Across the bay to the north you see red plains and green peaks, but none are white-tipped as in Hithluma. The snows are there, but they've retreated just over the horizon: the G'lasa Highlands. G'lasa is nearly as high as Hithluma in places but more broken; and since it's further from the pole, only the mountains see heavy winter snows; the plateaus between are windswept prairies more Nebraskan than Greenlandic. Let's stay down on the shore where the swimming is nice; you've seen one Tibet already.
A day later, you pass Hoar Point, a hilly cape about 100 km long and wide, marking one end of the long Antarctic Sea; we've come halfway round.
For much of a day you curve along the shore of Nmm Strait, linking the Antarctic with the world-sea to the north. When you camp, the beach faces due south; the far shore's invisible from our beach camp.
Rest most of a day. Before dawn (theoretically, at least; the stubborn summer sun's swung low to your left, over the sparkling sea, where it won't glare in your eyes) you tackle the most dangerous stretch so far: head directly out to sea, back toward the Pole. Take this slow and steady; it's 200 km (125 mi) to the far side of Nmm Strait. Several hours' flying, and no Diomedes Islands. How are you Bering up?
Sorry. I'm joking to blow off nervousness; if you falter here, you drown, and all it takes is a little carelessness in your preflight inspection: a bit of chafing can turn to agony in a few hours with no hope of relief. This is the first day you face real danger, though not the last of course. Cheer up, it's special: Nmm is one of the few spots on Capsica where, if you die, you'll die of hypothermia.
INTO THE ARCH
With luck, a low dusky-purple shore eventually creeps into view. You land on the gritty beach, exhausted. Congratulations! You've left one quasi-continent, the Crunch, and made it to a new one: the Arch. It's a world-girdling rift zone where new crust spreads--analogous to Earth's mid-sea rifts and ridges, but exposed on Capsica. It's a land of rugged ridges and fracture zones, with cliffs 1-2 km tall in many places, many at right angles (the shearing forces tend to generate straight lines and even grids of mesas and canyons, like the ruins of a Manhattan built by Godzillas); much of it's boldly bicolored, as the ridgetops rise out of rhodophyll country into the chlorophyll zone. Maroon "streets", cliffs streaked black with moss, white with rills, capped in green... rooftop gardens on the tenements of the gods.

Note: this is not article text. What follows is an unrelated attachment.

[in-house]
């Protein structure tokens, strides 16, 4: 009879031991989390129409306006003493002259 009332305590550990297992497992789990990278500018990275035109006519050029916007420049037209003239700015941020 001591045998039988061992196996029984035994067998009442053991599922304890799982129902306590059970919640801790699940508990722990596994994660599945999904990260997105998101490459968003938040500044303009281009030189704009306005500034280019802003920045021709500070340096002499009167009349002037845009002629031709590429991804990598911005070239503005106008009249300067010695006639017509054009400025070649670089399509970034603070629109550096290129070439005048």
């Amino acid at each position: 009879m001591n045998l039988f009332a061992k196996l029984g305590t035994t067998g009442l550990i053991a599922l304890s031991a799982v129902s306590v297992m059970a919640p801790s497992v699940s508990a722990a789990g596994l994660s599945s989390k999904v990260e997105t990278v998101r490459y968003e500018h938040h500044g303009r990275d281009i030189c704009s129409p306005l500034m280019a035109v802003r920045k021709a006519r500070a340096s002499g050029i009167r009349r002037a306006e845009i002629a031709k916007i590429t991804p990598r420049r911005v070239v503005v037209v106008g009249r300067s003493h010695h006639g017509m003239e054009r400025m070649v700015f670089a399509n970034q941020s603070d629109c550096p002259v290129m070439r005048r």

But all that's anticipation. These coastal lowlands around Nmm Strait are unusually placid for the Arch: low hills clad in red and plum-purple forests, with scattered pink meadows and cyan lakes. Inland, the heights cool to olive browns: mixed trees. Chlorophyll pioneers.
A couple of days south through the hills of the Turmo Peninsula and southwest along the coast, rhodophyll's reign fades and chlorophyll creeps downward. Here winding valleys with riverine woods form plum-colored tentacles below olive slopes and pale green, even gold grassy hills--a single kilometer above sea level, the rhodophores give up. Winter winds near freezing? Just unbearable! We're now at 75° south. The savage Antarctic.